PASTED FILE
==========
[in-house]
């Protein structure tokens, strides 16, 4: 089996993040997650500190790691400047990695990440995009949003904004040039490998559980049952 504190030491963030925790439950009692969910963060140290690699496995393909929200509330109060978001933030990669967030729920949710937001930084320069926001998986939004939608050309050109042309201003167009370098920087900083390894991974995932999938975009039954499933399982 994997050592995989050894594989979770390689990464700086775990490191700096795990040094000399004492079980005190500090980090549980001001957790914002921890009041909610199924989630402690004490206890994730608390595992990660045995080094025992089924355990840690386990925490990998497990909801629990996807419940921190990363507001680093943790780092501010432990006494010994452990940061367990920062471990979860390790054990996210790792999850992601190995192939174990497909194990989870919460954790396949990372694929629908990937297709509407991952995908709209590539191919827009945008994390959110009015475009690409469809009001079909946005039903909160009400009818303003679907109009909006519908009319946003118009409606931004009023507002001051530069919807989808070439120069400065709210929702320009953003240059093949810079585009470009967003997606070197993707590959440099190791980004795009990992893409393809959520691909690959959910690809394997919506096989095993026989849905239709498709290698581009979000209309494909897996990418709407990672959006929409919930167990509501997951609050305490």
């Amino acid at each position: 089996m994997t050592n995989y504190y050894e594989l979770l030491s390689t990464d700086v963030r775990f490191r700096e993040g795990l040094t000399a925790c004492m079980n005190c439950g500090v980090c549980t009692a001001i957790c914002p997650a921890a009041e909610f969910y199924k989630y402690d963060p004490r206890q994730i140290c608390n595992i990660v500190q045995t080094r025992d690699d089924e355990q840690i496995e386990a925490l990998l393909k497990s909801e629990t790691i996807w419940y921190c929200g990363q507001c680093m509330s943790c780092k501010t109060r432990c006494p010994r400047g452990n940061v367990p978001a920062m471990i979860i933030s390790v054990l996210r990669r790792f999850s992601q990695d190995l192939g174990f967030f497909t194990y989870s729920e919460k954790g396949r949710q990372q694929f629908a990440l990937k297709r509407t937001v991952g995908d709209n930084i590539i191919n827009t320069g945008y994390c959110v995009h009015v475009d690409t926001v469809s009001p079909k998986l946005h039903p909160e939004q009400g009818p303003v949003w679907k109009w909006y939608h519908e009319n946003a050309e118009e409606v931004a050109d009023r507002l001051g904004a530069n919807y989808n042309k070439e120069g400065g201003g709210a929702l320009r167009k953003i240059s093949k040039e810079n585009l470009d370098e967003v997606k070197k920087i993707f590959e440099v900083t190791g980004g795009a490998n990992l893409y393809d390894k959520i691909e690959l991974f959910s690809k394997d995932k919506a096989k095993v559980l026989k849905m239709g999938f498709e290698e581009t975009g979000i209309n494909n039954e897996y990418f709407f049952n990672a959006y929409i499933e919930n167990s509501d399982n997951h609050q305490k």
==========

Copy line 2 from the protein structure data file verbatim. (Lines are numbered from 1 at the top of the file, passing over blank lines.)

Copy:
């Protein structure tokens, strides 16, 4: 089996993040997650500190790691400047990695990440995009949003904004040039490998559980049952 504190030491963030925790439950009692969910963060140290690699496995393909929200509330109060978001933030990669967030729920949710937001930084320069926001998986939004939608050309050109042309201003167009370098920087900083390894991974995932999938975009039954499933399982 994997050592995989050894594989979770390689990464700086775990490191700096795990040094000399004492079980005190500090980090549980001001957790914002921890009041909610199924989630402690004490206890994730608390595992990660045995080094025992089924355990840690386990925490990998497990909801629990996807419940921190990363507001680093943790780092501010432990006494010994452990940061367990920062471990979860390790054990996210790792999850992601190995192939174990497909194990989870919460954790396949990372694929629908990937297709509407991952995908709209590539191919827009945008994390959110009015475009690409469809009001079909946005039903909160009400009818303003679907109009909006519908009319946003118009409606931004009023507002001051530069919807989808070439120069400065709210929702320009953003240059093949810079585009470009967003997606070197993707590959440099190791980004795009990992893409393809959520691909690959959910690809394997919506096989095993026989849905239709498709290698581009979000209309494909897996990418709407990672959006929409919930167990509501997951609050305490």